We fought constantly, though I’m not sure what we argued about. Maybe his drinking, although he swore it was my problem and not his. Maybe the fact I got mad when he didn’t come home. All I know is my life was filled with yelling or crying. I heard his relationship with his ex-girlfriend had been violent; she’d come after him. I did the same. I hit him—only twice—but it scared me.
And yet it also somehow kept me wanting more. And more. I clung to Will, desperate to make him love me, make me whole. Even when he slept with someone else, a waitress from L’acajou, while I was away for a weekend, I begged him, ‘Please don’t leave me.’ I was in love with him, or I thought I was, and I longed for him to feel the same.
We would break up and get back together. And break up. And get back together. When things were good, or we were pretending they were, Will would propose. But only if he was drunk. ‘Lisa, marry me,’ he’d beg over a Scotch, late at night at the neighborhood bar.
‘Ask me when you’re sober,’ I’d say.
Finally, he asked me while sober. We were sitting at a Chinese restaurant on Columbus Avenue, just down from his apartment. As the bill came and I went to pay (I almost always was the one who paid), he proposed again. ‘You’re amazing, Lisa. Marry me.’
He hadn’t had even one beer with dinner. Without much hesitation, I said yes.
‘What?’ he asked, as if surprised to hear the response he claimed to have wanted. ‘Really?’
‘Yes,’ I whispered, almost sure I was giving the right answer and completely sure I wanted to sound like I was giving the right answer. ‘Yes, I’ll marry you.’
As if on cue, my relationship with Will went from bad to worse. He moved to working nights, and his drinking increased exponentially. He’d get off at eleven, and it would be hours before he showed up at my apartment. He almost always showed up belligerent and drunk.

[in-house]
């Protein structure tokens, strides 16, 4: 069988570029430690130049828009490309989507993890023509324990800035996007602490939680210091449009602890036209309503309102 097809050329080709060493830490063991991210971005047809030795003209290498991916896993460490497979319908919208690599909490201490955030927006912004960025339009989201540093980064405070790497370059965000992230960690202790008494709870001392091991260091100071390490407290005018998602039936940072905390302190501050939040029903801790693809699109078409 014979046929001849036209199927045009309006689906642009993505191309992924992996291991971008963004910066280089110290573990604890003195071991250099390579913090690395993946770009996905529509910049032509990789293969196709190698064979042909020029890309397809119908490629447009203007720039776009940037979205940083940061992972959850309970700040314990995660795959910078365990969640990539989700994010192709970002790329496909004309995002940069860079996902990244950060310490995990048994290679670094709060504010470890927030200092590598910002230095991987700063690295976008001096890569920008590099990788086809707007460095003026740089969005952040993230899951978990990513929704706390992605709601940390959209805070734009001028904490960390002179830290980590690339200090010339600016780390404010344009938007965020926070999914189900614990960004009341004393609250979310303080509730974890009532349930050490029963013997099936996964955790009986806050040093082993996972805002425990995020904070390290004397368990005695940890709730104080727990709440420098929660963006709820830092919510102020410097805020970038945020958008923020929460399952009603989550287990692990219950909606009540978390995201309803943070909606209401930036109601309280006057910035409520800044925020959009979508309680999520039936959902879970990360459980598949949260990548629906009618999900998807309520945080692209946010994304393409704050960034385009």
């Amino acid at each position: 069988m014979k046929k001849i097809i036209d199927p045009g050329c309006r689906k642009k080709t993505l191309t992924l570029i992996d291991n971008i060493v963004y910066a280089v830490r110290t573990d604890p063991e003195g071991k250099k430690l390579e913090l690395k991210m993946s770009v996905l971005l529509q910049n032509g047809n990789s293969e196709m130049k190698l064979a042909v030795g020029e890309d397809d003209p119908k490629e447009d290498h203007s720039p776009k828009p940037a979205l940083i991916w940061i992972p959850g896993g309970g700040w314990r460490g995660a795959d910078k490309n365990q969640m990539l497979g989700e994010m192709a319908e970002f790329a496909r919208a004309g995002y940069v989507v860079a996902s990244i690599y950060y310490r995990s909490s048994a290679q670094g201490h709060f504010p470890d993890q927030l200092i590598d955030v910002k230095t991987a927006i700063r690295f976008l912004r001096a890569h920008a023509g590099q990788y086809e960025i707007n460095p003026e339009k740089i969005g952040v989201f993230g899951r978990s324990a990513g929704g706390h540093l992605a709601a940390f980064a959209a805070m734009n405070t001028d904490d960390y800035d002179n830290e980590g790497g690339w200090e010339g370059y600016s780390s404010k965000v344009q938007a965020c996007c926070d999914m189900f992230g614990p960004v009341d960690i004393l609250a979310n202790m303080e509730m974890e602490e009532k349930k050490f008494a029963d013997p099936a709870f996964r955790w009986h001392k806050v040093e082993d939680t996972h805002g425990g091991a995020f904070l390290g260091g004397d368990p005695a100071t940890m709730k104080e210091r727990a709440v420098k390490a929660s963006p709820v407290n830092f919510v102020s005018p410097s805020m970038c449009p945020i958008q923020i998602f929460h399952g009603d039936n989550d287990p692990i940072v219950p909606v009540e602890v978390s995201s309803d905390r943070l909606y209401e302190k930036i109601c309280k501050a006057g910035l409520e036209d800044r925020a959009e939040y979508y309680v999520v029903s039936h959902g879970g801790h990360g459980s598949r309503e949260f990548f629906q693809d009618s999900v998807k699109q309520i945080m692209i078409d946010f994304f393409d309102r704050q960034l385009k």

Then my cousin, Bobby, took me to lunch and asked me a few pointed questions. As I answered him and described my life; the fights, the craziness, the nights Will didn’t come home, how I was starting to slip at work, the insults Will threw at me, Bobby had one thing to say.
‘Go to the support group I told you about, Lisa,’ I glanced up from my sushi. ‘Why should I go there? What will it do?’ ‘It’s for people who are involved with alcoholics,’ he answered. I would never be with an alcoholic. I went back to my lunch.
Four months later, Will asked if I wanted to get an apartment with him. We found an unbelievable little one-bedroom on the Upper West Side, with a fireplace and a huge balcony. Basically every New Yorker’s dream and the beginning of our next nightmare.
Will’s younger sister came to town to visit him and his older sister. The two of them were at our apartment for dinner, and as soon as Will ran to the store for one last ingredient, they pounced on me.
‘Lisa,’ Molly, his older sister, began. ‘We’re so glad you’re with Will.’ ‘Yes,’ Sharon, his younger sister, agreed. ‘So, so glad.’ ‘But Lisa,’ Molly continued. Both of them stared at me. ‘Lisa, you have to help him,’ Sharon started again. ‘He’s an alcoholic.’
I thought of Bobby’s comments about the support group and considered the sisters’ insistence I help Will, and sober him up. I reflected more on the insanity of my life—the drunken fights, the insults, the crying, the nights he didn’t come home. I decided to give the group a try.
In New York City support group meetings are plentiful and almost always in churches. The next Wednesday night I found myself in a church on the corner of Eighty-Sixth Street and Amsterdam Avenue, my heart beating and my mind full of reasons to leave. This felt like an irreversible step, a step I didn’t want to take. Like I was somehow declaring Will an alcoholic and myself pathetic.
The meeting was in a small, jam-packed room. Nearly twenty people sat on chairs—about a dozen folding metal ones jammed in around numerous soft armchairs. Other people perched on windowsills or stood leaning against the walls.